FINRA Fines Wells Fargo $2 Million for Unsuitable Sales of Reverse Convertibles to Elderly Customers and Failure to Provide Breakpoints on UIT Sales
Firm Agrees to Pay Restitution to Affected Customers
WASHINGTON — The Financial Industry Regulatory Authority (FINRA) announced today that it has fined Wells Fargo Investments, LLC, $2 million for unsuitable sales of reverse convertible securities through one broker to 21 customers, and for failing to provide sales charge discounts on Unit Investment Trust (UIT) transactions to eligible customers. As part of the settlement, the firm is required to pay restitution to customers who did not receive UIT sales charge discounts and to provide restitution to certain customers found to have unsuitable reverse convertible transactions.
FINRA also filed a complaint against Alfred Chi Chen, the former Wells Fargo registered representative who recommended and sold the unsuitable reverse convertibles, and made unauthorized trades in several customer accounts, including accounts of deceased customers.
Brad Bennett, FINRA Executive Vice President and Chief of Enforcement, said, "Wells Fargo failed to review reverse convertible transactions to ensure they were suitable and also did not provide sales charge discounts to eligible customers purchasing unit investment trusts, both serious failings that harmed investors."
Reverse convertibles are interest-bearing notes in which repayment of principal is tied to the performance of an underlying asset, such as a stock or basket of stocks. Depending on the specific terms of the reverse convertible, an investor risks sustaining a loss if the value of the underlying asset falls below a certain level at maturity or during the term of the reverse convertible.
FINRA found that Chen recommended hundreds of unsuitable reverse convertible investments to 21 clients, most of whom were elderly and/or had limited investment experience and low risk tolerance. As of June 2008, Chen had 172 accounts that held reverse convertibles, with 148 of those accounts having concentrations greater than 50 percent of their total account holdings, and 46 having concentrations greater than 90 percent. Fifteen of the 21 customers were over 80 years old. The reverse convertible transactions exposed these customers to risk inconsistent with their investment profiles, and resulted in overly concentrated reverse convertible positions in their accounts.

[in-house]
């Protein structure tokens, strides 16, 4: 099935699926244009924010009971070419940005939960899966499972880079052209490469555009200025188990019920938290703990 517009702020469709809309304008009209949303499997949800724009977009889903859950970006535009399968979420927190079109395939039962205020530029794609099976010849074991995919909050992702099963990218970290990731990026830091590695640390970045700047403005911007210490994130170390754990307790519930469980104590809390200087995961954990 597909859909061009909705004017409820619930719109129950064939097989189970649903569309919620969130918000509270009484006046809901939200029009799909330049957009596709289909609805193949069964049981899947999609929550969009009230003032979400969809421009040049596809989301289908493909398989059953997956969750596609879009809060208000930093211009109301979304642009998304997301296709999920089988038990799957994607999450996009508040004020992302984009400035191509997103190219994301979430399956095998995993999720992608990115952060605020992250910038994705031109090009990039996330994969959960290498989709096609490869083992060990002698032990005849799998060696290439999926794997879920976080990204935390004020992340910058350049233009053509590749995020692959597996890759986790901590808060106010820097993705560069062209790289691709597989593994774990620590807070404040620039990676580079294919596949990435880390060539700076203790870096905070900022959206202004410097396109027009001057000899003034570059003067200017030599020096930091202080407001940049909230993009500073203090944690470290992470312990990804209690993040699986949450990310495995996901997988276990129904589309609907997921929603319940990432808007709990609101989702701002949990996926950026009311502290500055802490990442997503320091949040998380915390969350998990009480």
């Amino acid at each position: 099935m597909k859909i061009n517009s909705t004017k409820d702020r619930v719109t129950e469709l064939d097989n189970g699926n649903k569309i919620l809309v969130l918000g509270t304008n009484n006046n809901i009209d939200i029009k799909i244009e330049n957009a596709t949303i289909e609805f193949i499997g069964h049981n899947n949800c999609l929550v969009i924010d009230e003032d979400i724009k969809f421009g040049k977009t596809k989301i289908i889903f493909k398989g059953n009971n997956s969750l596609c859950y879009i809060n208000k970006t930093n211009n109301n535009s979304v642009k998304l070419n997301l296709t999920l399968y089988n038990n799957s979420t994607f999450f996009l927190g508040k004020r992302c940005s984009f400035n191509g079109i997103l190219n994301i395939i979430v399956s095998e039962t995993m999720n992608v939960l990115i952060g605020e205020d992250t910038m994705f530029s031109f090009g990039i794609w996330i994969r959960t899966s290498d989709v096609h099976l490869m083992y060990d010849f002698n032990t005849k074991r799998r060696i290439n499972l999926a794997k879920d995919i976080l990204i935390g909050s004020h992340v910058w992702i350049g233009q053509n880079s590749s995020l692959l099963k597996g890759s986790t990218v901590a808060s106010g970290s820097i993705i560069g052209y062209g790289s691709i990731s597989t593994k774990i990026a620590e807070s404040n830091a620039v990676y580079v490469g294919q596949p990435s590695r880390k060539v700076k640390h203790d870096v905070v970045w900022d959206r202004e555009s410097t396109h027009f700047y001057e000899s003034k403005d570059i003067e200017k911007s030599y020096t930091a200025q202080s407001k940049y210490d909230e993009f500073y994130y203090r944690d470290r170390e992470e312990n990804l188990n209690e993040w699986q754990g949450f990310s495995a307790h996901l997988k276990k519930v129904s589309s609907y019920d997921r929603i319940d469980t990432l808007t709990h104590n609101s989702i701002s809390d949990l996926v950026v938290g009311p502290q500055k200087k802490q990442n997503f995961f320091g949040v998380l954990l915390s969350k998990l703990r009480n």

FINRA also found that Wells Fargo failed to provide certain eligible customers with breakpoint and rollover and exchange discounts in their sales of UITs because the firm had insufficient systems and procedures to monitor for unsuitable reverse convertible sales and to ensure that UIT customers received discounts for which they were entitled.
UITs offer sales charge discounts on purchases that exceed certain thresholds ("breakpoints") or involve redemption or termination proceeds from another UIT during the initial offering period. Between January 2006 and July 2008, Wells Fargo failed to provide certain eligible customers with these "breakpoint" and "rollover and exchange" discounts.
In concluding these settlements, Wells Fargo neither admitted nor denied the charges, but consented to the entry of FINRA's findings.
FINRA's investigation was conducted by Sandra Del Buono, Jeffrey Pariser, Justin Chretien and Jessica Hopper.
Under FINRA rules, a firm or individual named in a complaint can file a response and request a hearing before a FINRA disciplinary panel. Possible remedies include a fine, censure, suspension or bar from the securities industry; disgorgement of gains associated with the violations; and payment of restitution. The issuance of a disciplinary complaint represents the initiation of a formal proceeding by FINRA in which findings as to the allegations in the complaint have not been made and does not represent a decision as to any of the allegations contained in the complaint. Because this complaint is unadjudicated, interested persons may wish to contact the respondent before drawing any conclusions regarding the allegations in the complaint.
Investors can obtain more information about, and the disciplinary record of, any FINRA-registered broker or brokerage firm by using FINRA's BrokerCheck. FINRA makes BrokerCheck available at no charge. In 2010, members of the public used this service to conduct 17.2 million reviews of broker or firm records. Investors can access BrokerCheck online at www.finra.org/brokercheck or by calling (800) 289-9999. Investors may find copies of this disciplinary action as well as other disciplinary documents in FINRA's Disciplinary Actions Online database.
FINRA, the Financial Industry Regulatory Authority, is the largest non-governmental regulator for all securities firms doing business in the United States. FINRA is dedicated to investor protection and market integrity through effective and efficient regulation and complementary compliance and technology-based services. FINRA touches virtually every aspect of the securities business – from registering and educating all industry participants to examining securities firms, writing and enforcing rules and the federal securities laws, informing and educating the investing public, providing trade reporting and other industry utilities, and administering the largest dispute resolution forum for investors and registered firms. For more information, please visit our website at www.finra.org.